Appreciating William T. Wiley
I saw a piece by William Wiley this weekend, at the Santa Monica Auctions preview. Wiley is a funny artist. His work is a little old-fashioned, but for reasons that are good: Wiley’s work is engaged with the world he sees and lives in. It is committed to an irony that is not self-reflexive but is evidence of a skeptical relationship to the larger world. His paintings and works on paper target political figures, environmental concerns, personal life, the art world, and culture.
It seems charmingly naive right now to work the way Wiley does, to not announce in scare quotes in one’s art that with this present action, one is making Art.
Wiley uses language in his paintings and drawings, in titles and in the bodies of the work. His titles are often acerbic moments of wordplay that lampoon current events, somewhat in the manner of a political cartoonist. In his drawings and paintings he will sometimes script a running commentary that, for me, disrupts my experience as a solitary viewer and places the artist himself in my face and ear and mind.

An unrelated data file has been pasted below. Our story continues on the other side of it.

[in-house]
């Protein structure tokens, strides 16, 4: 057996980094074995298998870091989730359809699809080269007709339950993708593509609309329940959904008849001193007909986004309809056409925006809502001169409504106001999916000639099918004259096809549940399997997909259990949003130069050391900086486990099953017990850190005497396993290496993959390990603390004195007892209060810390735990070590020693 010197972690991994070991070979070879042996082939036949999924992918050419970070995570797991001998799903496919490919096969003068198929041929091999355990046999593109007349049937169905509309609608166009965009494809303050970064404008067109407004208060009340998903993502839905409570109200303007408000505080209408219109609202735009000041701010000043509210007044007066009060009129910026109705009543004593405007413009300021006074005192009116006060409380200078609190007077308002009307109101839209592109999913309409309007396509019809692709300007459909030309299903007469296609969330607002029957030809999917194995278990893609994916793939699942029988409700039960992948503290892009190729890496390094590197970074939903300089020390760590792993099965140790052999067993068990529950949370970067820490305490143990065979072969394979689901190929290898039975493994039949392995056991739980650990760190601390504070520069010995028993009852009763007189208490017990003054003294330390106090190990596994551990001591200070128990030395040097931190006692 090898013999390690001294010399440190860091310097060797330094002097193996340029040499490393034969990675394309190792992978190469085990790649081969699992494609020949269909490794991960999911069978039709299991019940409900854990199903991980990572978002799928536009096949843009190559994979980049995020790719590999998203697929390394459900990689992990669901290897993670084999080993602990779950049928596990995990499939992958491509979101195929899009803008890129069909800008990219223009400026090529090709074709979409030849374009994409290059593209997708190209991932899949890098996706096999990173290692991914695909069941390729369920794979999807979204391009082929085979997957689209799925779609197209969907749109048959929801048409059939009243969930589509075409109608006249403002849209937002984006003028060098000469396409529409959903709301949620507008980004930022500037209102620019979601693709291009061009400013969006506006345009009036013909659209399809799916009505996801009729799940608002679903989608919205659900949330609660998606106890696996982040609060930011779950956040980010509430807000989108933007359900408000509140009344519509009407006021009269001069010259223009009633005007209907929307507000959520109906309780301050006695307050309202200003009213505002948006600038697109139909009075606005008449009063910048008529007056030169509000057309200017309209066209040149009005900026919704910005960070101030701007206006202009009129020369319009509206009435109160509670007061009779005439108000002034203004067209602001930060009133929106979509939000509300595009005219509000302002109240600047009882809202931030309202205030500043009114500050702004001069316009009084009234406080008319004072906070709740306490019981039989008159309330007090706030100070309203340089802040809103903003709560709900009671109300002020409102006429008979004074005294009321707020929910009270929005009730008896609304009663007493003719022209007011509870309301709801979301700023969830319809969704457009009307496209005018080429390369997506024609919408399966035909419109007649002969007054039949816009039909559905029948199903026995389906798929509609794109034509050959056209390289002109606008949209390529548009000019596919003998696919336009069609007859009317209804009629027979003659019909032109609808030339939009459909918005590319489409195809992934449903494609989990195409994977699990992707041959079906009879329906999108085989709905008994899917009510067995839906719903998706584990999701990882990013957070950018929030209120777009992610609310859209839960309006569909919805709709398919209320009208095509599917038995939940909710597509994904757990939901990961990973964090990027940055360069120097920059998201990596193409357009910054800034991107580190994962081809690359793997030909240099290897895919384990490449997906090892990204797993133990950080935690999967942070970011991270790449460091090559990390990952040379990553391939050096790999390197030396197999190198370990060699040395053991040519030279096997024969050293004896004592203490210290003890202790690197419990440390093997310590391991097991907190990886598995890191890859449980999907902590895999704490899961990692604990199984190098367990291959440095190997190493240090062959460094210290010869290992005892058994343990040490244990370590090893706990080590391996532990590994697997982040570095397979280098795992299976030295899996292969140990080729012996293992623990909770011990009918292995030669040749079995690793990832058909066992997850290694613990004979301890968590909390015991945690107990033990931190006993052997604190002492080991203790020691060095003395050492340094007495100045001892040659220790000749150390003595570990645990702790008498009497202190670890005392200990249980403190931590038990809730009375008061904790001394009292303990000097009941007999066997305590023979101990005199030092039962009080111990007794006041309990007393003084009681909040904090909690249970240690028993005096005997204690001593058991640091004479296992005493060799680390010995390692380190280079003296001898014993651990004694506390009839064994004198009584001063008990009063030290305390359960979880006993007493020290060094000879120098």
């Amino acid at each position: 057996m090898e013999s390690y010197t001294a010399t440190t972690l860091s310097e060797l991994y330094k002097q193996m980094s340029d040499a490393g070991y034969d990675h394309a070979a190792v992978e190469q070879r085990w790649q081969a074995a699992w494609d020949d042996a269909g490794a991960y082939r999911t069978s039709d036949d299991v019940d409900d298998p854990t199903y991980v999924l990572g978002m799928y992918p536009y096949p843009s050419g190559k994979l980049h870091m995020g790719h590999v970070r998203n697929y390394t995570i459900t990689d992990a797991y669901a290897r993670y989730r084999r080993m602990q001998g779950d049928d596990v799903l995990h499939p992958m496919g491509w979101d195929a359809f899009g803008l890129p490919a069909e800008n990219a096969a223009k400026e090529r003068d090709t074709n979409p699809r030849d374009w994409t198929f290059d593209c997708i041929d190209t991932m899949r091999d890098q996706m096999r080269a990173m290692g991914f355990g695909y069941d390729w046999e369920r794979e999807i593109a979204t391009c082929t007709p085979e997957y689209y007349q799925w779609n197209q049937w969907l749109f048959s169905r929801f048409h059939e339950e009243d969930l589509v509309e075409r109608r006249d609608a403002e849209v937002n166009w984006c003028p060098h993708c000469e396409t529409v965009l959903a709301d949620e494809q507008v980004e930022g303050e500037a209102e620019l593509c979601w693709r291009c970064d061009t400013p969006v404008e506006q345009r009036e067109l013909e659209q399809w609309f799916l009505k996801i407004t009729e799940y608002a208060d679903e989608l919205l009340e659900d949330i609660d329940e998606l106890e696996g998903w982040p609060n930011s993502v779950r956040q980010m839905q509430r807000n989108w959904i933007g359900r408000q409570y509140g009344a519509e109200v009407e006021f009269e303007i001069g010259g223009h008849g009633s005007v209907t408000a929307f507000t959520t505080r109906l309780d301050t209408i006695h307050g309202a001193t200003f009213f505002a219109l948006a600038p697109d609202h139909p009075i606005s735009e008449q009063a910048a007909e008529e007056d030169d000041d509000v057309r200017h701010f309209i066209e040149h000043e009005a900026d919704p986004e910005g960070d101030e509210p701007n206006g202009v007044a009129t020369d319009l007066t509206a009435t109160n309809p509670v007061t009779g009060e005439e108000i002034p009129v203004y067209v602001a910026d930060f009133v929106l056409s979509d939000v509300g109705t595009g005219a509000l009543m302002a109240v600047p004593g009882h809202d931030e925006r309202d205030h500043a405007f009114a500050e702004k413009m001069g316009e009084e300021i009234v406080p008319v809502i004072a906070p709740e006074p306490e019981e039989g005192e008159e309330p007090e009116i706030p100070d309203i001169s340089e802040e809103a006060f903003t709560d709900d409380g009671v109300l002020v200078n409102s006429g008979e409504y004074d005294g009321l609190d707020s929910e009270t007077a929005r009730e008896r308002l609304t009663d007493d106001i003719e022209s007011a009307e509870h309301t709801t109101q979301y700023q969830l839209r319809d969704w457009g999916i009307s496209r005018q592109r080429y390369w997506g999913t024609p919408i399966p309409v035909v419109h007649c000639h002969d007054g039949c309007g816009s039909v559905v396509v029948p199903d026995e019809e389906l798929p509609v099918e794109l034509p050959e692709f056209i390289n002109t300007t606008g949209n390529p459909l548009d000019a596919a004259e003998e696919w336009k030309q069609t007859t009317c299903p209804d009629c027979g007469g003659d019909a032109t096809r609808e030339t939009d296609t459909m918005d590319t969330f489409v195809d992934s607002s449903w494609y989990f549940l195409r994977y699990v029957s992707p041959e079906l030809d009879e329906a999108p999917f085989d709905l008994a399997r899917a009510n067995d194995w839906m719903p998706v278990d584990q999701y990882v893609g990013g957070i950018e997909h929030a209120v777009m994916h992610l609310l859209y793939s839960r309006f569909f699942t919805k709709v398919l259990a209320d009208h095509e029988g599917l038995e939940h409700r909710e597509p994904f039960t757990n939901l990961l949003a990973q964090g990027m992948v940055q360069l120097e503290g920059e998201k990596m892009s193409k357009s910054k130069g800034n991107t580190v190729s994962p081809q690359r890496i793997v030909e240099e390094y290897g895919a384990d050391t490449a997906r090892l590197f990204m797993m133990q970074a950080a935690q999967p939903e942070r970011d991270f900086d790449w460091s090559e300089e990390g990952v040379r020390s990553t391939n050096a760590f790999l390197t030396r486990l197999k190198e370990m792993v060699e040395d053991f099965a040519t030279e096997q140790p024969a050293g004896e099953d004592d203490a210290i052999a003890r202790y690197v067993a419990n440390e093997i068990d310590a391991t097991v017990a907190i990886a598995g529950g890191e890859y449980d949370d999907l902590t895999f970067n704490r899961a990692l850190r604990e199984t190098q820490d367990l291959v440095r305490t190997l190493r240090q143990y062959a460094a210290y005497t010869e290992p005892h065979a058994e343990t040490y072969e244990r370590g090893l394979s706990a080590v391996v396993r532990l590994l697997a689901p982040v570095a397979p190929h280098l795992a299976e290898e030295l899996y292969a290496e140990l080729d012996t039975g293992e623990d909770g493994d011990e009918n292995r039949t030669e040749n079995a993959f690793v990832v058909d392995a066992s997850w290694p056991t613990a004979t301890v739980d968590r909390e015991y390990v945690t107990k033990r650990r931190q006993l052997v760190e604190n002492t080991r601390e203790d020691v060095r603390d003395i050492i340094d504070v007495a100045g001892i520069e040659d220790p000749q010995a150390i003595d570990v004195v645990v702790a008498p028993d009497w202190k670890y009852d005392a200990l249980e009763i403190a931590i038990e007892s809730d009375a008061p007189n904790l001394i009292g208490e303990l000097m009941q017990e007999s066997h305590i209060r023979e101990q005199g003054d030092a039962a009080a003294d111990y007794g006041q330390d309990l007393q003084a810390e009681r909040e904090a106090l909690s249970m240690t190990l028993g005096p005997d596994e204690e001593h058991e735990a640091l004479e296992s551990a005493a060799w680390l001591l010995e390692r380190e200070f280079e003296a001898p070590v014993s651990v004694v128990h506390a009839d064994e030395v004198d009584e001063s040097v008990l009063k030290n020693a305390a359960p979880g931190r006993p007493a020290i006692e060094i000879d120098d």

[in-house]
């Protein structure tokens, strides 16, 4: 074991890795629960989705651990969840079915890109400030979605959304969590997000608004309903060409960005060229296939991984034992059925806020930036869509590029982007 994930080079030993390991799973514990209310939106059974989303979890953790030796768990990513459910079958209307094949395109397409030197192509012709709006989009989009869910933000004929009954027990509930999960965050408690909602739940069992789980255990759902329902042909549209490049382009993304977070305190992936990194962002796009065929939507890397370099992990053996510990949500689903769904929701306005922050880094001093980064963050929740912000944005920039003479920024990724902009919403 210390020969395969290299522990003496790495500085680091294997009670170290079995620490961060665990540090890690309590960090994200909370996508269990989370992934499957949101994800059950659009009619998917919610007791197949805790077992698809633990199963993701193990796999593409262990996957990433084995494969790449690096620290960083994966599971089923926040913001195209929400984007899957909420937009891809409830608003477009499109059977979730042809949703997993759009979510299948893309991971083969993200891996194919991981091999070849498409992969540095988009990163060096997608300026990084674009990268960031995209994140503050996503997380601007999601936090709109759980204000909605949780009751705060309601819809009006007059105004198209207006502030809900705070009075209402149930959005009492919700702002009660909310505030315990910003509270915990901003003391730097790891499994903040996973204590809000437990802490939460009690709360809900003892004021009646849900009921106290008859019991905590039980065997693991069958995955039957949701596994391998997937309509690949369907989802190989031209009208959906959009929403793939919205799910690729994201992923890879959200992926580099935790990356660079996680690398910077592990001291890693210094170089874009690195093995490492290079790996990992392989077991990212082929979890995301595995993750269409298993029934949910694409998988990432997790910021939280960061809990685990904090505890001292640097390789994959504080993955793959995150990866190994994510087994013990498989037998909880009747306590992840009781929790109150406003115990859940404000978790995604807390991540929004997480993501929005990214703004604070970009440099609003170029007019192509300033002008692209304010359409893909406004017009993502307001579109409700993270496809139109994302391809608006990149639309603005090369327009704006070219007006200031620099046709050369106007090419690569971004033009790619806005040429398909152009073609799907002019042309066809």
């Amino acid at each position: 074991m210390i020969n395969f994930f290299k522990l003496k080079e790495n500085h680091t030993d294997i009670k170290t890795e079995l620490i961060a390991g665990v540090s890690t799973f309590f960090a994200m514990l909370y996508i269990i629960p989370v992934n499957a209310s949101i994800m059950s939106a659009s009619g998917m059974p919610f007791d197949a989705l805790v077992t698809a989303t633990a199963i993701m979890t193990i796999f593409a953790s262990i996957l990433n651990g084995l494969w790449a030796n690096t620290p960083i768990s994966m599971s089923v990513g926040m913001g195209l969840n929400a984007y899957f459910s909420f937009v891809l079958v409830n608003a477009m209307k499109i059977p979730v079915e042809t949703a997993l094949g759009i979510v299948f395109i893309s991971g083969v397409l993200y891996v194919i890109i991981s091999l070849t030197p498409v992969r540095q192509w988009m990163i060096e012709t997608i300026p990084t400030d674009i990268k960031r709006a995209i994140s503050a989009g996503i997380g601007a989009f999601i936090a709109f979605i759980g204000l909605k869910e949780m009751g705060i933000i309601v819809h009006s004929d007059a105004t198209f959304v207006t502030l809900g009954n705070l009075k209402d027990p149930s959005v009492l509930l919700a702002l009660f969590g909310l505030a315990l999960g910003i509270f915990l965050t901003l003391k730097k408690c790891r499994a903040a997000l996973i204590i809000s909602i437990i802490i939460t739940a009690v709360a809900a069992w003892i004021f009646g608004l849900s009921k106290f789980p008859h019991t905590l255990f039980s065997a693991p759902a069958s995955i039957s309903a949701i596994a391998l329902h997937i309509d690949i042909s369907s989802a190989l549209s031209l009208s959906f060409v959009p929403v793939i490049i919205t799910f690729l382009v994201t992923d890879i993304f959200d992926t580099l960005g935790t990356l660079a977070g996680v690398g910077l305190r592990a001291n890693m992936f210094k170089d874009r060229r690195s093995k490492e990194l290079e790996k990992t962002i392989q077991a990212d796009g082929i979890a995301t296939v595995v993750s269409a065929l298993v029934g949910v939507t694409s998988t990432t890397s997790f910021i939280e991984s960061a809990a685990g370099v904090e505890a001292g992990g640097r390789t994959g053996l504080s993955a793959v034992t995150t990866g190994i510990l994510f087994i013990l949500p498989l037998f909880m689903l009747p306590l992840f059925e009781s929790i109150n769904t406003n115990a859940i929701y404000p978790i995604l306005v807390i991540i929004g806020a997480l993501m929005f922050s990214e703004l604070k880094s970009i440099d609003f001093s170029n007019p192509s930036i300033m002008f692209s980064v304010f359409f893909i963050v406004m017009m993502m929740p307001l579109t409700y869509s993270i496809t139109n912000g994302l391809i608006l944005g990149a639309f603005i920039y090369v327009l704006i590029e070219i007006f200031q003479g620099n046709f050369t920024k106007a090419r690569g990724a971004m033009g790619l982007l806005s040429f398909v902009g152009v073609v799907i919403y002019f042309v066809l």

It is also true that Wiley’s paintings and drawings are beautiful, for he is an amazing technician.
As an artist, Wiley seems skeptical of the art world, and his work is often critical of art world pretensions. Yet Wiley is not an outsider. He’s been in a Whitney and a Carnegie International. He’s represented the US in the Venice Biennale and Documenta V.
William Wiley kind of kicks butt.